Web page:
What's the answer? There are several ways to identify stick-slip during drilling. One is through the use of monitoring devices on the surface. Top-drive systems generally operate at a given rotary speed, but cyclic increases and decreases in torque can be detected. On electric motor-driven rotaries, where constant voltage is maintained, a cyclic amperage profile is usually generated. If the monitoring device is taking readings frequently enough, the sine wave of amperage versus time is a dead giveaway of stick-slip.

Rotary tables can sometimes speed up and slow down in response to stick-slip with a growling sound that indicates increased rotary torque, followed by a slight whistling sound as the torque is released and the table spins easily in response. An RPM counter will show a cyclic decrease/increase in rotary speed, another dead giveaway of stick-slip.

Another key indicator is a precipitous drop in penetration rate versus offset analog wells that did not experience stick-slip, while drilling in the same hole section. Once again, stick-slip is a highly inefficient drilling method.

The bit, the bit manufacturer and the poor guy that sold the bit are usually blamed for this poor performance. When the bit is pulled, sure enough, the outside ring of cutters or teeth is usually worn badly. This occurs when the bit spins at high rotary speed literally tearing the cutting structure away. These bits look like someone has ground the outside of the bit away with a bench grinder. That, in fact, is precisely what has happened, but it wasn't a bench grinder—it was the bottom of the hole!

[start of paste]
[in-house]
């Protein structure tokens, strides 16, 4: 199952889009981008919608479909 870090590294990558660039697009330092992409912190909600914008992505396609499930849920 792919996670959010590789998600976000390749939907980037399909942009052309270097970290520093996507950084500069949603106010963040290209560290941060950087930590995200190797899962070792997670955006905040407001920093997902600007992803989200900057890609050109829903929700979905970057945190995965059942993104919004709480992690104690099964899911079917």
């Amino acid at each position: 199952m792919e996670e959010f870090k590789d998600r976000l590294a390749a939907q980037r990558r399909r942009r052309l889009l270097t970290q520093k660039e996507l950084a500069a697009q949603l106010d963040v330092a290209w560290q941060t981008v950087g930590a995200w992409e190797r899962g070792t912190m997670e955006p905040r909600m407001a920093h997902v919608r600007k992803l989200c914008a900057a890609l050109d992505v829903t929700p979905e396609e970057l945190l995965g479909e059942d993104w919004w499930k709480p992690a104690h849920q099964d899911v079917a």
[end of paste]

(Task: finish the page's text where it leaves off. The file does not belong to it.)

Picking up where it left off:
Often, these symptoms are masked by variations in mechanical systems. Drillers and company men frequently misdiagnose stick-slip. As drilling goes into hotter, deeper, more abrasive rocks, using aggressive cutting structures like PDC bits, stick-slip is likely to become an increasingly serious problem.

Fortunately, most MWD tools have sensors that identify �shocks� or blows to the tool. Cyclic shocks experienced by the MWD tool can indicate stick-slip. Several MWD/LWD tool companies now supply a special sub to identify stick-slip. It contains multiple accelerometers that indicate decreasing downhole rotational speed followed by rapidly increasing rotational speed. Thus, stick-slip can be measured at the rig. These short, robust subs provide data to the surface through the mud pulser or electromagnetic telemetry, so folks on the rig can see stick-slip and take steps to halt the process. My, my, haven't we come a long way with MWD tools?